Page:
As sports continue to move to OTT platforms, latency and live interaction remain clear challenges to the viewing format. There have been advances in the two most standardised approaches to reducing latency in 2020 and we will see this continue in 2021.

Firstly, WebRTC technology can be used to deliver streams with less than a second of latency, and well-implemented solutions can deliver reliable, broadcast-quality, real-time video streaming at scale. Not all services truly enable scale for large audiences and this has been a significant area of development in 2020 for service providers including Limelight.

We are seeing this technology move from being a peer-to-peer service with quality and scale challenges, to one that is integrated with the scale and scope of global CDN capacity. While enabling sub-second latency, WebRTC also incorporates data services that can be used to create interactive services. We are seeing these emerge in new applications, for example that allow groups of fans to watch online together as a community with live chat and text commentary. We expect to see WebRTC emerge as the leading option for scaling the delivery of live content that is incorporated into the social, audience experience.

Secondly, most live events are delivered today using the DASH and HLS media formats, which are compatible with the majority of modern consumer devices between them. Without low-latency options for delivery, these formats are generally incurring at least 10 seconds of latency and in some cases up to a minute of latency. Both have options for low-latency delivery, which are at different stages of development and use. For HLS, the LL-HLS specification is being produced by Apple for use on iOS devices and is just beginning to be seen in production solutions, and Low-Latency mode for DASH, produced by the DASH Industry Forum, is already in use today to reduce stream latency. Both of these formats promise to be able to deliver streams to supporting devices with a latency of just 2-3 seconds.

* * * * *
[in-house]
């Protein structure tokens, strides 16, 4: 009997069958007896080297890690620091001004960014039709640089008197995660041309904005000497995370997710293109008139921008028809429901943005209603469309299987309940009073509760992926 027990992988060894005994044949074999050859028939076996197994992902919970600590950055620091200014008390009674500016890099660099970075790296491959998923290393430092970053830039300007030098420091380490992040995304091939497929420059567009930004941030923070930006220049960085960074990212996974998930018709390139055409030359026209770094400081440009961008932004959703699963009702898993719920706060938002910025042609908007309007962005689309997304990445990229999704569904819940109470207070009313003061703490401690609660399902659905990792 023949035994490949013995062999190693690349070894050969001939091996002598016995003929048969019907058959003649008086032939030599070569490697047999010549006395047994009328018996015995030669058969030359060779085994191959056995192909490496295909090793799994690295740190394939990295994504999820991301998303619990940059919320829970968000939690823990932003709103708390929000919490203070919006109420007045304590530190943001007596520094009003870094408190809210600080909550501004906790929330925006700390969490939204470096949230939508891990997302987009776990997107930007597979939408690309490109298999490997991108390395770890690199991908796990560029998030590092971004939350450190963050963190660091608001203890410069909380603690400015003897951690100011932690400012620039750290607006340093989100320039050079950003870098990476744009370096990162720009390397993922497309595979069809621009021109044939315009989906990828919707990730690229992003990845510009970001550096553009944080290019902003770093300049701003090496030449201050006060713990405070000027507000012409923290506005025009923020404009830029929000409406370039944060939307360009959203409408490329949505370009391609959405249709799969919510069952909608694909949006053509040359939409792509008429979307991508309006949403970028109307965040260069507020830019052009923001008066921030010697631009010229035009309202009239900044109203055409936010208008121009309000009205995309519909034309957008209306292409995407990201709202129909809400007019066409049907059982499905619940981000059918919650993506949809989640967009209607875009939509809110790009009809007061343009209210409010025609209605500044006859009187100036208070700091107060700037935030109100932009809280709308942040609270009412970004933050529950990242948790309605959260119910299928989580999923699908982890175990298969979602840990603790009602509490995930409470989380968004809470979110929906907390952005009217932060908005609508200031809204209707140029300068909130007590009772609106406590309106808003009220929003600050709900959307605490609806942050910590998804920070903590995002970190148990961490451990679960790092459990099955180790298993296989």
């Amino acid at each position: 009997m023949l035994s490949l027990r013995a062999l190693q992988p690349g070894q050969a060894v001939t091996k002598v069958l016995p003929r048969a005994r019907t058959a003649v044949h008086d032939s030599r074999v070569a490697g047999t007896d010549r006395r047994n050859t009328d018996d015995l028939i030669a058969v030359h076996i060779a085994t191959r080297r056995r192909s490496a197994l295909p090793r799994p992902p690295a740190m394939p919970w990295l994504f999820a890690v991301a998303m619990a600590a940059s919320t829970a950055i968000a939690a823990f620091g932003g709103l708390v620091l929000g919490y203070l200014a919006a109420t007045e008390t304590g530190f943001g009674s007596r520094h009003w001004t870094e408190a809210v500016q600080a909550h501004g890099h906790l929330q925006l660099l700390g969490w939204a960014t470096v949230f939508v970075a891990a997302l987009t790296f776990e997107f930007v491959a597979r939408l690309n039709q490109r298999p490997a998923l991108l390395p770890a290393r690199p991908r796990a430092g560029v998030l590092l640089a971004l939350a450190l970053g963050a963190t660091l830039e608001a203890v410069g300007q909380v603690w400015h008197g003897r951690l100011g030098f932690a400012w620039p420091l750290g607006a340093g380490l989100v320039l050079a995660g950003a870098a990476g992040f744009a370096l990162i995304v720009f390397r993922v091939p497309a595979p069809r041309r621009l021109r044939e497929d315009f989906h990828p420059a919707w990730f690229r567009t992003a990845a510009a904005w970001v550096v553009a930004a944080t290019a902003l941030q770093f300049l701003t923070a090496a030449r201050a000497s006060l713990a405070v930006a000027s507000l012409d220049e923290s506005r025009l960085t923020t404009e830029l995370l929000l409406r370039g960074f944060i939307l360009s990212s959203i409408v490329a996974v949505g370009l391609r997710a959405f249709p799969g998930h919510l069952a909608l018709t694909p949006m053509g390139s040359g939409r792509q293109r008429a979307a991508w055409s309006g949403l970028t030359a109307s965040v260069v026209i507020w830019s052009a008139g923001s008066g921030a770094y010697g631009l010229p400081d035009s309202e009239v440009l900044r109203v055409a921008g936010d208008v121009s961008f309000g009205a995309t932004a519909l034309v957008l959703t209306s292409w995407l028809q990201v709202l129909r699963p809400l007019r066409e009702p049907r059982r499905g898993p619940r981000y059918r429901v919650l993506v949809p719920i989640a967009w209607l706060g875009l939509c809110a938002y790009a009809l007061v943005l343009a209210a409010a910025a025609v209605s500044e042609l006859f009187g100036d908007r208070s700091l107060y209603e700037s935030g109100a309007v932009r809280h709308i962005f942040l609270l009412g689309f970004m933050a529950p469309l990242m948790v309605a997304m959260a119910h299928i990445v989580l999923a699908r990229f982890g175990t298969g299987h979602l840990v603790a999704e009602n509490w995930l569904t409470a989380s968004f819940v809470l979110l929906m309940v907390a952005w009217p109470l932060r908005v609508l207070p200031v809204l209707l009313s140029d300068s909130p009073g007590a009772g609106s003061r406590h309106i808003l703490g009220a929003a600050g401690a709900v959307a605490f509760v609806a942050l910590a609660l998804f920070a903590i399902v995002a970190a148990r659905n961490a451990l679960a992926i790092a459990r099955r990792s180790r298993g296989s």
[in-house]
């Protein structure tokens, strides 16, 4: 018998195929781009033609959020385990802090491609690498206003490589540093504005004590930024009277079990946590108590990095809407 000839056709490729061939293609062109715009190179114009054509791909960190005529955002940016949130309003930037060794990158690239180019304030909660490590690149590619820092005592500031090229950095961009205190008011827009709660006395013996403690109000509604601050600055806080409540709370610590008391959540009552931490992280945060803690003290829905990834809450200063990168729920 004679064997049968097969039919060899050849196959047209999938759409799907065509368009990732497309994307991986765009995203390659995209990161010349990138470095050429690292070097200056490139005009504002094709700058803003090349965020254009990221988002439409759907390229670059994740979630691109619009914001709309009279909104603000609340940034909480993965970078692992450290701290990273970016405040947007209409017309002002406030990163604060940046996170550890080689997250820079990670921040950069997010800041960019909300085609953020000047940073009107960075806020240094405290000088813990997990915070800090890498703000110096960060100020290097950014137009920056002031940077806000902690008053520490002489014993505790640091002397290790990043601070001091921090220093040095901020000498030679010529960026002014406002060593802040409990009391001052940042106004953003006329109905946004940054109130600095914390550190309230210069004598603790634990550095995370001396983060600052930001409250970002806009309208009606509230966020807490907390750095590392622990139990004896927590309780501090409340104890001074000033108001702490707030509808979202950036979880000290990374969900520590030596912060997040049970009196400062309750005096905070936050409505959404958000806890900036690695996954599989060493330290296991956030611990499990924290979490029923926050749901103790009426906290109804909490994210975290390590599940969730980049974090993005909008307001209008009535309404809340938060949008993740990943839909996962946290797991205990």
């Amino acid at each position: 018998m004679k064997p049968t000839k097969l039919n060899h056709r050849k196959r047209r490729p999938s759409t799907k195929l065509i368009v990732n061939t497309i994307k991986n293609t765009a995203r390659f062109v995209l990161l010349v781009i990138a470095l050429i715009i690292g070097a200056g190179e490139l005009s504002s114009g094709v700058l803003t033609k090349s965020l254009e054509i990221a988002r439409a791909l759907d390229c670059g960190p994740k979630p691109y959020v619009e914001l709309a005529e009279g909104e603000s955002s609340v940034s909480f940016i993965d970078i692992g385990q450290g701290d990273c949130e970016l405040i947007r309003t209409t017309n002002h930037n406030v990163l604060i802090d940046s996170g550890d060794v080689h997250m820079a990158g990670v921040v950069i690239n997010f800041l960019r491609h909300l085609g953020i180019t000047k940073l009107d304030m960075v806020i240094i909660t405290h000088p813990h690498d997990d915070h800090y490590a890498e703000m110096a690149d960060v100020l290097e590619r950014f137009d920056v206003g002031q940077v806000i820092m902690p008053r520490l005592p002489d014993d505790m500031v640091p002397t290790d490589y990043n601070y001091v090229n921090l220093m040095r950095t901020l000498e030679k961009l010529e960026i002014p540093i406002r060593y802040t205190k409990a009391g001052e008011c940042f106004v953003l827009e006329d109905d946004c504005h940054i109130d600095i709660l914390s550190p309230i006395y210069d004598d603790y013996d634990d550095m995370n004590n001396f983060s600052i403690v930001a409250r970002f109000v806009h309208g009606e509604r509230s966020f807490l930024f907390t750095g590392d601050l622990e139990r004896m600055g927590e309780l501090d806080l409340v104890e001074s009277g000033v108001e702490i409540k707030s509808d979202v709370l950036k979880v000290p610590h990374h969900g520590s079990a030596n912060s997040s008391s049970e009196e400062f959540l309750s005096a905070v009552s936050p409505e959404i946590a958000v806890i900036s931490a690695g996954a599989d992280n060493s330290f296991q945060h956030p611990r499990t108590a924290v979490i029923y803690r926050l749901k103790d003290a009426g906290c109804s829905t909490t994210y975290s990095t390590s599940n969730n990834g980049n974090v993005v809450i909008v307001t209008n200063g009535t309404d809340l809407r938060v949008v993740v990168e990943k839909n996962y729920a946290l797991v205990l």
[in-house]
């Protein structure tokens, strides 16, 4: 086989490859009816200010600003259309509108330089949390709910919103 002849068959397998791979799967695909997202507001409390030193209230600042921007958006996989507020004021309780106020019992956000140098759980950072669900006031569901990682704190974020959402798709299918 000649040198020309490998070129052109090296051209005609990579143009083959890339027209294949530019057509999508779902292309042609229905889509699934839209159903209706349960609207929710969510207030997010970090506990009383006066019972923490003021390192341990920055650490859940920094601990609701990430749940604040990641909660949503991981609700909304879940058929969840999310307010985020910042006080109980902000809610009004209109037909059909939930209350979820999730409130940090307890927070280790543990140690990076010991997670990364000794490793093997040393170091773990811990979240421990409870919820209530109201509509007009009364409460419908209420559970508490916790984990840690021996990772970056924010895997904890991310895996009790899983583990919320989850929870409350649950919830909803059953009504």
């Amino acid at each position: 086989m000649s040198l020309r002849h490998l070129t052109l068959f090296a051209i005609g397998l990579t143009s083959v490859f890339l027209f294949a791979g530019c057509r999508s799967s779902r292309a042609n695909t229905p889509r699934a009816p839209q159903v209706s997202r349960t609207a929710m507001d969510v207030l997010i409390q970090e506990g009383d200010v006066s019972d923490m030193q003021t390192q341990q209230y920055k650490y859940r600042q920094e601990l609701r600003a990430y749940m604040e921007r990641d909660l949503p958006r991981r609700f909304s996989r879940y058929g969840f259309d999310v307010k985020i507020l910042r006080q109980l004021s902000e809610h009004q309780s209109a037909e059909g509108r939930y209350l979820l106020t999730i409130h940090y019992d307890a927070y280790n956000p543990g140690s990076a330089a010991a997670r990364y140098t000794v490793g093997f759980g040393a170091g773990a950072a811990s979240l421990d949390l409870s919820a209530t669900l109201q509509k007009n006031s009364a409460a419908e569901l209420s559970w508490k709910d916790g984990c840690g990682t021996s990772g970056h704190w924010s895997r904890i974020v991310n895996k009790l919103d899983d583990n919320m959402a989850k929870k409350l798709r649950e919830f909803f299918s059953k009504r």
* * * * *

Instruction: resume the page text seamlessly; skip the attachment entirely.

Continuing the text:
Production, data and personalisation

In 2020 we saw advances in production technology for events around the world. Some companies took the option to bring forward initiatives to move fully to IP-based and virtualised production environments, so that they could overcome the challenges of travel and reduced crew numbers allowed at events. We should expect to see this trend continue in 2021, with IP and virtual production becoming the norm in advance of the 2024 Olympic Games.

Looking at content changes that we have seen this year, there have been significant efforts to experiment with the viewer experience and introduce AR features into streaming, with the intention being to both enrich the content with additional data and to help replace the lack of ‘stadium feel’ with features that really allow you to get engaged with the action, like zooming, alternative camera angles and additional audio options.With so much uncertainty around how live sports will play out through 2021, there are a few things that are sure to occur. Competition for streaming rights to sports events will increase as wealthy social media companies enter the arena; new technologies will improve the fan viewer experience with new ways to experience sports online; and the choice of viewing options will expand. Stay tuned.